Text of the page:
[PMM 149] LOWER, Richard.
Tractatus de corde. Item de motu & colore sanguinis et chyli in eum transitu. London: John Redmayne for James Allestry 1669
A fine copy of “the most important contribution to circulatory physiology after William Harvey’s De motu cordis” Grolier/Medicine 34; PMM 149; Norman 1397.
“Nobel Laureate André Cournand considered Lower’s book to be one of the most important texts in the history of physiology because of the nature of its observations, the rigor of its experimental design and demonstrations, and its simple and convincing form of presentation (W. Bruce Fye in: One Hundred Books Famous in Medicine).
Lower (1631-91) was a London physician who had studied at Oxford, where he knew Thomas Willis, Robert Boyle and Robert Hooke. “Lower’s main work was on the anatomy and physiology of the blood system. He gave the most accurate description of the structure of the heart to date, and explored the structure and function of the veins and arteries. He elucidated the mechanism of respiration. It had been known since antiquity that venous and arterial blood differed in colour; Lower showed conclusively that this difference was caused purely by the admixture of air as the blood from the right side of the heart flowed through the lungs. He even showed that venous blood could be made to resemble arterial blood by shaking a sample in air. He concluded that the change in colour was caused by the blood’s absorption of air, which explained why air is necessary to life. His experiments were admirably devised and conducted, and De Corde (‘A Treatise on the Heart’) is a worthy successor to Hrvey’s De Motu Cordis” (Printing and the Mind of Man).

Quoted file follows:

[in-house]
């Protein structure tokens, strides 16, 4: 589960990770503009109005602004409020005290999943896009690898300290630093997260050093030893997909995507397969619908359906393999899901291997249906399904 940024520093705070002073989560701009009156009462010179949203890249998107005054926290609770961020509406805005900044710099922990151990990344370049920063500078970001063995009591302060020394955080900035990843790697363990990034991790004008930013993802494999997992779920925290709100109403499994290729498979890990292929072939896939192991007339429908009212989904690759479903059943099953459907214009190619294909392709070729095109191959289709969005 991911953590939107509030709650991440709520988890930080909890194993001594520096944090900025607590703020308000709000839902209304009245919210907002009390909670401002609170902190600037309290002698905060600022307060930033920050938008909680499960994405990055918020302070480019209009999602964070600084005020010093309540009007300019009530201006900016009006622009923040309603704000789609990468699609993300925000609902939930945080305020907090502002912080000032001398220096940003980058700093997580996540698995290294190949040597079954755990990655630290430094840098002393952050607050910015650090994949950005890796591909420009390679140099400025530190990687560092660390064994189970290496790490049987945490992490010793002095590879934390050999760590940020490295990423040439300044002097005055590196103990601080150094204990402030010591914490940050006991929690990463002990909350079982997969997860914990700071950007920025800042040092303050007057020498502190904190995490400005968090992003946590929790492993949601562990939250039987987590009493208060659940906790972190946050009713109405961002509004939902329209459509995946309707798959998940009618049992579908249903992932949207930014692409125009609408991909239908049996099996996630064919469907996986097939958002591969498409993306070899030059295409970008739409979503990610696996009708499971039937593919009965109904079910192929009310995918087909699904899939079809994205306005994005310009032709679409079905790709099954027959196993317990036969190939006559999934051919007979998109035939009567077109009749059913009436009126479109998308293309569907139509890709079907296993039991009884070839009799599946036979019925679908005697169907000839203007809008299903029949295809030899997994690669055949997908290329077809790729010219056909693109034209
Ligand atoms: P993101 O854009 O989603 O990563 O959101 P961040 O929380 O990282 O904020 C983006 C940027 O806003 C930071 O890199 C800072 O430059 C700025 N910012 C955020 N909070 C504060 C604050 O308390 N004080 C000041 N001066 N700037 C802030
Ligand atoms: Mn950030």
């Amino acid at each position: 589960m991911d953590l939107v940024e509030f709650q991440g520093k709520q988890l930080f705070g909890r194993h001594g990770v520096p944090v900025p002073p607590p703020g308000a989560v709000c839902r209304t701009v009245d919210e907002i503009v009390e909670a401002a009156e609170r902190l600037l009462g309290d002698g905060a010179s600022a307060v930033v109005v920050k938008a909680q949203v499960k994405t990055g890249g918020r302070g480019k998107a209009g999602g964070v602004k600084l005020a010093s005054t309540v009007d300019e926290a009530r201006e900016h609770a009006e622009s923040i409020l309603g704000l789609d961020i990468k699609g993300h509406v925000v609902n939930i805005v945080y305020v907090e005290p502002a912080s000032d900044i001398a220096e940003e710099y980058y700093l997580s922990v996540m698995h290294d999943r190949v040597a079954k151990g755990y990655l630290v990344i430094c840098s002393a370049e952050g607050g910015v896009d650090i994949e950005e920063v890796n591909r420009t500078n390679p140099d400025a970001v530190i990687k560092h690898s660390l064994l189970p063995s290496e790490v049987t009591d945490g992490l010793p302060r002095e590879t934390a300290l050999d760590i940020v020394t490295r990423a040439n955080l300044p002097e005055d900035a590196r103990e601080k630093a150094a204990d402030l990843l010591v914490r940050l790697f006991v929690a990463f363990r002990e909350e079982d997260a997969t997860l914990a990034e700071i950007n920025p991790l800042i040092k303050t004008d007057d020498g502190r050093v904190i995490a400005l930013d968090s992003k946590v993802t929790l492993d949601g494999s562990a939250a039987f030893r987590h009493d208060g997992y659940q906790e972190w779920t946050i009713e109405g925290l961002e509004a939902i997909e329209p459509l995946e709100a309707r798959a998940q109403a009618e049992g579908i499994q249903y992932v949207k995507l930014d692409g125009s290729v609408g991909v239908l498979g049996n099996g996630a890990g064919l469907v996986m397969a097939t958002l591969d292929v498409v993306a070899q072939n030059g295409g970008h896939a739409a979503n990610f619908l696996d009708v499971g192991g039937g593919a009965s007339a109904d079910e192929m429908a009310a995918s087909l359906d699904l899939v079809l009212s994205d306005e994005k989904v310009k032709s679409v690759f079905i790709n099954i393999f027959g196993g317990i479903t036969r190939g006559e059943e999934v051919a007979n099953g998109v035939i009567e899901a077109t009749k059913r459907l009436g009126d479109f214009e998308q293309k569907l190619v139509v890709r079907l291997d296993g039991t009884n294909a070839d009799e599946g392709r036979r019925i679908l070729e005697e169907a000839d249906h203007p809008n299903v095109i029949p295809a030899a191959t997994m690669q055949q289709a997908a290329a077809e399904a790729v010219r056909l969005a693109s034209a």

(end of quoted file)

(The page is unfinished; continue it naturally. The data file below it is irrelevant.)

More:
The work “also contains a number of other important observations, such as the scroll-like structure of the cardiac muscle (confirmed 250 years later by Mall), the heart’s contractive and expulsive movements, the temponade effect of pericardial effusion and the heart. The The fourth chapter contains a brief review of the history of blood transfusion and an account of a transfusion from dog to dog, ‘the first demonstration of the potential safety of a method which three centuries later was to revolutionize surgery’ [Fishman & Richards, p. 37].” (Norman).
There are two states of Lower’s book: one has the catchword ‘Im-’ and the other ‘quic-’ to the first page of A6 of the preliminary. In this copy A6 has the catchword ‘quic-’. According to Fulton the reason for the change was “to modify (very slightly) a scurrilous remark that [Lower] had originally made concerning the Irishman O’Meara”. Both states are, according to Norman, rare.
“The British Library copy of this book bears the signature of Walter Charleton, followed by the date ‘1668’; it is possible, therefore, that the book actually appeared in that year and not 1669” (Garrison-Morton). Another printing from Amsterdam, also dated 1669, is generally considered to be the second issue (see Heirs of Hippocrates 582).
8vo: 167 x 116 mm, pp  220  and 7 folding engraved plates (complete with the initial blank A1). Contemporary English calf, spine gilt in compartments, boards single blind ruled. Clean and fresh throughout, plates with no tears. A fine and unrestored copy. Rare in such good condition.